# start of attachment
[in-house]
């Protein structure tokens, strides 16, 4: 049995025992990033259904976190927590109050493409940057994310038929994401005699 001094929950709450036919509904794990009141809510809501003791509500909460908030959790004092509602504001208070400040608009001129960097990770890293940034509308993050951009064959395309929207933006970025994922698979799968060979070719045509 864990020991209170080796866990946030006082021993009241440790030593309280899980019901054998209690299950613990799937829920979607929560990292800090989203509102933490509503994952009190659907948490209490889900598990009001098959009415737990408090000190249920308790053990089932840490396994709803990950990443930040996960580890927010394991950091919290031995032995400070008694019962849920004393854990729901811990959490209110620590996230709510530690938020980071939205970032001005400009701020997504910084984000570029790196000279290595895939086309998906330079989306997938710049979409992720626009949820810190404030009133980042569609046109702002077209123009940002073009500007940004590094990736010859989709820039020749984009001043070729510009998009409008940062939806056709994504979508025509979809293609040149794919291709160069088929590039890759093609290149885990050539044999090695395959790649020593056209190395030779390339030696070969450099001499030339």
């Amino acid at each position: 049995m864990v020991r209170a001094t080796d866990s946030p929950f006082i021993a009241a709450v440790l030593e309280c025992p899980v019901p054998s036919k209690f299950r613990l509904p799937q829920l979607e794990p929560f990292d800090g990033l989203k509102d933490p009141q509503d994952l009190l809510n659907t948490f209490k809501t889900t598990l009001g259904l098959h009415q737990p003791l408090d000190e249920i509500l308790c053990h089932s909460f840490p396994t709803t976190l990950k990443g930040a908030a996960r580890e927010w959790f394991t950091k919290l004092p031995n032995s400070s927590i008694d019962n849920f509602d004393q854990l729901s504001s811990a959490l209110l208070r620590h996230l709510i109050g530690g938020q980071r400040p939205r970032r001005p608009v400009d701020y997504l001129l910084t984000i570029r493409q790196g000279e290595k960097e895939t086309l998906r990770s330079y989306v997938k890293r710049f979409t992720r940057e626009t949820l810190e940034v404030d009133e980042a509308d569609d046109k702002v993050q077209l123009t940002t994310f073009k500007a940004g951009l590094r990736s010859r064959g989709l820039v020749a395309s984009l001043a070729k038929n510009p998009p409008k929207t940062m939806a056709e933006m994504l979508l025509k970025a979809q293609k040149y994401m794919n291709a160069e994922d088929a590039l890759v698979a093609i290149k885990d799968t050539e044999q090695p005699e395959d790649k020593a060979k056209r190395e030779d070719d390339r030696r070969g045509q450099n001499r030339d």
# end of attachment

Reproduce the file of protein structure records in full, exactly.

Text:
[in-house]
């Protein structure tokens, strides 16, 4: 049995025992990033259904976190927590109050493409940057994310038929994401005699 001094929950709450036919509904794990009141809510809501003791509500909460908030959790004092509602504001208070400040608009001129960097990770890293940034509308993050951009064959395309929207933006970025994922698979799968060979070719045509 864990020991209170080796866990946030006082021993009241440790030593309280899980019901054998209690299950613990799937829920979607929560990292800090989203509102933490509503994952009190659907948490209490889900598990009001098959009415737990408090000190249920308790053990089932840490396994709803990950990443930040996960580890927010394991950091919290031995032995400070008694019962849920004393854990729901811990959490209110620590996230709510530690938020980071939205970032001005400009701020997504910084984000570029790196000279290595895939086309998906330079989306997938710049979409992720626009949820810190404030009133980042569609046109702002077209123009940002073009500007940004590094990736010859989709820039020749984009001043070729510009998009409008940062939806056709994504979508025509979809293609040149794919291709160069088929590039890759093609290149885990050539044999090695395959790649020593056209190395030779390339030696070969450099001499030339």
């Amino acid at each position: 049995m864990v020991r209170a001094t080796d866990s946030p929950f006082i021993a009241a709450v440790l030593e309280c025992p899980v019901p054998s036919k209690f299950r613990l509904p799937q829920l979607e794990p929560f990292d800090g990033l989203k509102d933490p009141q509503d994952l009190l809510n659907t948490f209490k809501t889900t598990l009001g259904l098959h009415q737990p003791l408090d000190e249920i509500l308790c053990h089932s909460f840490p396994t709803t976190l990950k990443g930040a908030a996960r580890e927010w959790f394991t950091k919290l004092p031995n032995s400070s927590i008694d019962n849920f509602d004393q854990l729901s504001s811990a959490l209110l208070r620590h996230l709510i109050g530690g938020q980071r400040p939205r970032r001005p608009v400009d701020y997504l001129l910084t984000i570029r493409q790196g000279e290595k960097e895939t086309l998906r990770s330079y989306v997938k890293r710049f979409t992720r940057e626009t949820l810190e940034v404030d009133e980042a509308d569609d046109k702002v993050q077209l123009t940002t994310f073009k500007a940004g951009l590094r990736s010859r064959g989709l820039v020749a395309s984009l001043a070729k038929n510009p998009p409008k929207t940062m939806a056709e933006m994504l979508l025509k970025a979809q293609k040149y994401m794919n291709a160069e994922d088929a590039l890759v698979a093609i290149k885990d799968t050539e044999q090695p005699e395959d790649k020593a060979k056209r190395e030779d070719d390339r030696r070969g045509q450099n001499r030339d």